Vitamin B12 is commonly sold as pills, but also as quick-dissolving tablets, sublingual tablets, and sprays. It's not clear that any of these other formulations offer a biological advantage as most of the B12 from these is likely just swallowed and absorbed through the gut. Be aware that to improve taste, some formulations other than pills include sugar substitutes (such as mannitol, sorbitol, and/or sucralose) and, in some people, these can cause gas, bloating, and diarrhea. These side-effects are more likely if taking multiple units.

Most importantly, be aware that your body can only efficiently absorb a small amount of B12 within a given period of time. To absorb more B12, divide the dose over the course of the day and take separately from a B12-containing meal. If you take a higher dose, such as 100 mcg, you will absorb only about 1% of the amount above 2.4 mcg -- although this may be appropriate in some situations. For details, see the Vitamin B12 section of the B Vitamin Supplements Review.

Should I consider vitamin B12 injections or patches?

Vitamin B12 injections may be necessary if you have severe neurological symptoms due to a B12 deficiency. If you do not have severe neurological symptoms, however, research suggests that oral supplementation can effectively treat B-12 deficiency — even in people who have compromised absorption due to lack intrinsic factor or other reasons. For more about this and symptoms of B12 deficiency, see the Vitamin B-12 section of the B Vitamin Supplements Review.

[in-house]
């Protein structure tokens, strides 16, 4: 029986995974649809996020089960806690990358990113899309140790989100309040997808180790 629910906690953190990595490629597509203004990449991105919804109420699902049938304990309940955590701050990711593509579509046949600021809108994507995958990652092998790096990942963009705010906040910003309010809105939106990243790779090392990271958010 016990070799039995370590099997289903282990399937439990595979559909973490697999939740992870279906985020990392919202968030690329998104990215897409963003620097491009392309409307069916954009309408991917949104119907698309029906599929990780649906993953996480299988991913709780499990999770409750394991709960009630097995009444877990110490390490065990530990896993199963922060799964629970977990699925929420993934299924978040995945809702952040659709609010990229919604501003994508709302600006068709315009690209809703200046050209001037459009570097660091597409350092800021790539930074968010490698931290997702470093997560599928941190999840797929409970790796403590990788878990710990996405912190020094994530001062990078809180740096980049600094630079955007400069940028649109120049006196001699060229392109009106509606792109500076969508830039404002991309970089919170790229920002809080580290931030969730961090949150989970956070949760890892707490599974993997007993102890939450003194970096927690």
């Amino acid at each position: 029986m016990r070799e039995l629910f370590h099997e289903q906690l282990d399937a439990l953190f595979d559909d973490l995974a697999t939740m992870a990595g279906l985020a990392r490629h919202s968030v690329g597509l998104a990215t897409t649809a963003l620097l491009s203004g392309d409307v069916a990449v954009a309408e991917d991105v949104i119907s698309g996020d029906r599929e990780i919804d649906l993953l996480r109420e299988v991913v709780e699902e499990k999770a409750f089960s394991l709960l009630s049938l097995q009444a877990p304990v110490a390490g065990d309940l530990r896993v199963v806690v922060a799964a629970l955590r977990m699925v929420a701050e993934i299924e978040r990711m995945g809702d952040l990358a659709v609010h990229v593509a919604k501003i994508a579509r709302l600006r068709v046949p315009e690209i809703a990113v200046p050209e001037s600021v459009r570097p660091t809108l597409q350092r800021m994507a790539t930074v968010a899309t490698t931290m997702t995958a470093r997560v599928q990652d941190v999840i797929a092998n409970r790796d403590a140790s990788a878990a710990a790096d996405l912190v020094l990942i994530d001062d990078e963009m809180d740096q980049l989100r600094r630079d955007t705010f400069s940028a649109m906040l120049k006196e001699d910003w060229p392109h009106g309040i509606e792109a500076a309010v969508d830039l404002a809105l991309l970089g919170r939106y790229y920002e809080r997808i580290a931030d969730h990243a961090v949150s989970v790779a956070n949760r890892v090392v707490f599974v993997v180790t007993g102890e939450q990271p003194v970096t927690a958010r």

Patches containing vitamin B12 and/or other vitamins, such as those from PatchMD and Vita Sciences, are often promoted as an alternative to oral supplements for people who have trouble swallowing pills or have difficulty absorbing nutrients in their gut. We looked into the research behind these patches. Find out if they are truly a better alternative.

What are side effects of vitamin B12?

Many vitamin supplements contain more B12 than necessary and can be absorbed. Furthermore, it is now acknowledged that you need less of many B vitamins than believed in the past, but "% Daily Value" figures on labels don't have to reflect this until the beginning of 2021. For B12, the Daily Value was reduced from 6 mcg to 2.4 mcg.

Getting too much B12 may cause adverse effects, including rosacea and acne. Additionally, a B-complex supplement providing 1,000 mcg of B12 daily was found to increase the risk of heart attack, stroke and death in people with type 1 or type 2 diabetes who had advanced kidney disease.

Be aware that certain B vitamins can interact with other drugs and supplements. For more details, see the Vitamin B12 section of the B Vitamin Supplements Review. Also see our Top Pick for B12 supplements.

Learn More About Vitamin B12:



Can taking too much vitamin B-12 be dangerous? The label on my B-complex states it contains 50,000% of the Daily Value!  >>

Is sublingual vitamin B-12 really better than the pill form? >>

I read on your website that some B-12 vitamins can cause diarrhea due to added sugar substitutes like sorbitol. I have had diarrhea and never thought it could be caused by my vitamin B-12 supplement, until I read your article and stopped taking the supplement. My diarrhea stopped immediately. Can you help me find a brand of B-12 that doesn't contain sorbitol or sugar substitutes that could cause this problem? >>

Do vitamin patches, such as for B12 or multivitamins, really work? How about those from PatchMD?  >>

See other recent and popular questions >>
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This CL Answer initially posted on 6/30/2017. Last updated 4/20/2020.